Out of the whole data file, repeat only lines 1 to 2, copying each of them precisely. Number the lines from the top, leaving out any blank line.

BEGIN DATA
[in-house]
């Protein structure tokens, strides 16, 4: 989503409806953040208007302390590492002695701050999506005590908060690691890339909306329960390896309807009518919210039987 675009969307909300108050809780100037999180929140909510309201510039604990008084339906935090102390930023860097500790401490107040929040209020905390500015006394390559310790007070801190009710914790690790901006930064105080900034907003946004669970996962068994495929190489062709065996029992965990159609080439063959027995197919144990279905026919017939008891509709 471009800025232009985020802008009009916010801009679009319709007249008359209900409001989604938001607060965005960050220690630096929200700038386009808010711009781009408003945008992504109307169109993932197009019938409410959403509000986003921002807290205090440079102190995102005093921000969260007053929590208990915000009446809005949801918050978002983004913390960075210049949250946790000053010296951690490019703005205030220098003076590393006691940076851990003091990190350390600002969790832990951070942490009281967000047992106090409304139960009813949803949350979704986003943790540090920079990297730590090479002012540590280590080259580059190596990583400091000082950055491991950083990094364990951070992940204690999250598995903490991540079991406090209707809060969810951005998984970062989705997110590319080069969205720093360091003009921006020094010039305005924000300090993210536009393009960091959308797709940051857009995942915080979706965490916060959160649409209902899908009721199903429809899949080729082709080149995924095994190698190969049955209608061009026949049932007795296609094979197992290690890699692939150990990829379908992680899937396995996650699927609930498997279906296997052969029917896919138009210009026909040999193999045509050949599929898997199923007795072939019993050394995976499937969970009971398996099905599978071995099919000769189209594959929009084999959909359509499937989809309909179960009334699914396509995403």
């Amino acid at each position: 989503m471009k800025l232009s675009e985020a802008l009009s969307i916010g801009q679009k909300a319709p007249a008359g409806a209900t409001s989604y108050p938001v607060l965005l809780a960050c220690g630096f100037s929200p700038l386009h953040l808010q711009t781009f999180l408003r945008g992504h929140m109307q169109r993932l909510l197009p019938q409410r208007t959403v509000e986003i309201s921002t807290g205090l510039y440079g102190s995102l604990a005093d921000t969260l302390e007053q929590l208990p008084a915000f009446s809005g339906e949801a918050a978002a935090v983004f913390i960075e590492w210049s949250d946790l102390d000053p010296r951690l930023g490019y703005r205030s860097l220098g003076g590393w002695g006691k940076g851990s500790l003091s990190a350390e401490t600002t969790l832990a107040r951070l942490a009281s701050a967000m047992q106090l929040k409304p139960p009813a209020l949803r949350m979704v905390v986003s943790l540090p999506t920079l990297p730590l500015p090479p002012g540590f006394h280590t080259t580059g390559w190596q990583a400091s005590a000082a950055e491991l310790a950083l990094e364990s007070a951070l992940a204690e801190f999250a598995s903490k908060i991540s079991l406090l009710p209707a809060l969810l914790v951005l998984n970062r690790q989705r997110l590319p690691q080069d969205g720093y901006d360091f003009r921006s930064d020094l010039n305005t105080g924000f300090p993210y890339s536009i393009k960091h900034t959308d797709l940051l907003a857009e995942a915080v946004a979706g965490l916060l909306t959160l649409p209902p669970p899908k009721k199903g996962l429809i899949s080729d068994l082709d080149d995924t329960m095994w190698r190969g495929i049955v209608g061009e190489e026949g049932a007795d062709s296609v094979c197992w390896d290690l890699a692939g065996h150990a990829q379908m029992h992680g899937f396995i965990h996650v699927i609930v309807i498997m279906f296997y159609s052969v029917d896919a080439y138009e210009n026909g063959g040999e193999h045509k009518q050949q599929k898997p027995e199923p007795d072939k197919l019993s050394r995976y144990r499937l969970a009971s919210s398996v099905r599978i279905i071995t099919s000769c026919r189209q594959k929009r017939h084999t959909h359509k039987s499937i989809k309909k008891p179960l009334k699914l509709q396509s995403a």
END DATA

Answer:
[in-house]
């Protein structure tokens, strides 16, 4: 989503409806953040208007302390590492002695701050999506005590908060690691890339909306329960390896309807009518919210039987 675009969307909300108050809780100037999180929140909510309201510039604990008084339906935090102390930023860097500790401490107040929040209020905390500015006394390559310790007070801190009710914790690790901006930064105080900034907003946004669970996962068994495929190489062709065996029992965990159609080439063959027995197919144990279905026919017939008891509709 471009800025232009985020802008009009916010801009679009319709007249008359209900409001989604938001607060965005960050220690630096929200700038386009808010711009781009408003945008992504109307169109993932197009019938409410959403509000986003921002807290205090440079102190995102005093921000969260007053929590208990915000009446809005949801918050978002983004913390960075210049949250946790000053010296951690490019703005205030220098003076590393006691940076851990003091990190350390600002969790832990951070942490009281967000047992106090409304139960009813949803949350979704986003943790540090920079990297730590090479002012540590280590080259580059190596990583400091000082950055491991950083990094364990951070992940204690999250598995903490991540079991406090209707809060969810951005998984970062989705997110590319080069969205720093360091003009921006020094010039305005924000300090993210536009393009960091959308797709940051857009995942915080979706965490916060959160649409209902899908009721199903429809899949080729082709080149995924095994190698190969049955209608061009026949049932007795296609094979197992290690890699692939150990990829379908992680899937396995996650699927609930498997279906296997052969029917896919138009210009026909040999193999045509050949599929898997199923007795072939019993050394995976499937969970009971398996099905599978071995099919000769189209594959929009084999959909359509499937989809309909179960009334699914396509995403």